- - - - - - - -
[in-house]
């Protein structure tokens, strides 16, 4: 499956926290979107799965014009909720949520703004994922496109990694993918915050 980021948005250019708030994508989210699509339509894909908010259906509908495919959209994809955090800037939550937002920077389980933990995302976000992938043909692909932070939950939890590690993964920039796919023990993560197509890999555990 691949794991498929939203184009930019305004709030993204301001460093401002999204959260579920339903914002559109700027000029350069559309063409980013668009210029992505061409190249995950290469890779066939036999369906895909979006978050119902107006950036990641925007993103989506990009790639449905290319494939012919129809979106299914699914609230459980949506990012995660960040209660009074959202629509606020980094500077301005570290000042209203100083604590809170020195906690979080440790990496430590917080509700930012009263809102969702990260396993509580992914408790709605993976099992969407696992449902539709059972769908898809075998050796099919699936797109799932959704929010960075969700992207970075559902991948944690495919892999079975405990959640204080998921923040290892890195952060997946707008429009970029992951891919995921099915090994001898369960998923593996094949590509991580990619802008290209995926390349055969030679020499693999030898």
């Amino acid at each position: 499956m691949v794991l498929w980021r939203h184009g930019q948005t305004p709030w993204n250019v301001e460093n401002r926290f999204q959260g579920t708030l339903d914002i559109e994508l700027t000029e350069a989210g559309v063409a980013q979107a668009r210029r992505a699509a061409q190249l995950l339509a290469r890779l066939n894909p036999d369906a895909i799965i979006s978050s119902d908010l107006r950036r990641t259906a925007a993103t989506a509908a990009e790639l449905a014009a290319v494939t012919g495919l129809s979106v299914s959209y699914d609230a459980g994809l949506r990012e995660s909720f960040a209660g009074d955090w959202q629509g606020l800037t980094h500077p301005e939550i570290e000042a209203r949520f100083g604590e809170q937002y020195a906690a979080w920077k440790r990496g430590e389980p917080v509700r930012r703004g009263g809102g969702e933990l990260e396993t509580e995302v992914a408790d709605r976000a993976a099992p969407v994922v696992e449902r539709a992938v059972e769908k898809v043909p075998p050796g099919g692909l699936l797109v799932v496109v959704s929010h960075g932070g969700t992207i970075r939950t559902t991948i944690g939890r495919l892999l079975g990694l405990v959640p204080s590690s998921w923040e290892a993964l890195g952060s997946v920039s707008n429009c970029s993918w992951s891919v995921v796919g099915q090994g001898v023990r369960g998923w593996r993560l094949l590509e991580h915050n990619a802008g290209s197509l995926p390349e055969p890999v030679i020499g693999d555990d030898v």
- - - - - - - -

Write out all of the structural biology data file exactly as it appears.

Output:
[in-house]
């Protein structure tokens, strides 16, 4: 499956926290979107799965014009909720949520703004994922496109990694993918915050 980021948005250019708030994508989210699509339509894909908010259906509908495919959209994809955090800037939550937002920077389980933990995302976000992938043909692909932070939950939890590690993964920039796919023990993560197509890999555990 691949794991498929939203184009930019305004709030993204301001460093401002999204959260579920339903914002559109700027000029350069559309063409980013668009210029992505061409190249995950290469890779066939036999369906895909979006978050119902107006950036990641925007993103989506990009790639449905290319494939012919129809979106299914699914609230459980949506990012995660960040209660009074959202629509606020980094500077301005570290000042209203100083604590809170020195906690979080440790990496430590917080509700930012009263809102969702990260396993509580992914408790709605993976099992969407696992449902539709059972769908898809075998050796099919699936797109799932959704929010960075969700992207970075559902991948944690495919892999079975405990959640204080998921923040290892890195952060997946707008429009970029992951891919995921099915090994001898369960998923593996094949590509991580990619802008290209995926390349055969030679020499693999030898």
């Amino acid at each position: 499956m691949v794991l498929w980021r939203h184009g930019q948005t305004p709030w993204n250019v301001e460093n401002r926290f999204q959260g579920t708030l339903d914002i559109e994508l700027t000029e350069a989210g559309v063409a980013q979107a668009r210029r992505a699509a061409q190249l995950l339509a290469r890779l066939n894909p036999d369906a895909i799965i979006s978050s119902d908010l107006r950036r990641t259906a925007a993103t989506a509908a990009e790639l449905a014009a290319v494939t012919g495919l129809s979106v299914s959209y699914d609230a459980g994809l949506r990012e995660s909720f960040a209660g009074d955090w959202q629509g606020l800037t980094h500077p301005e939550i570290e000042a209203r949520f100083g604590e809170q937002y020195a906690a979080w920077k440790r990496g430590e389980p917080v509700r930012r703004g009263g809102g969702e933990l990260e396993t509580e995302v992914a408790d709605r976000a993976a099992p969407v994922v696992e449902r539709a992938v059972e769908k898809v043909p075998p050796g099919g692909l699936l797109v799932v496109v959704s929010h960075g932070g969700t992207i970075r939950t559902t991948i944690g939890r495919l892999l079975g990694l405990v959640p204080s590690s998921w923040e290892a993964l890195g952060s997946v920039s707008n429009c970029s993918w992951s891919v995921v796919g099915q090994g001898v023990r369960g998923w593996r993560l094949l590509e991580h915050n990619a802008g290209s197509l995926p390349e055969p890999v030679i020499g693999d555990d030898v």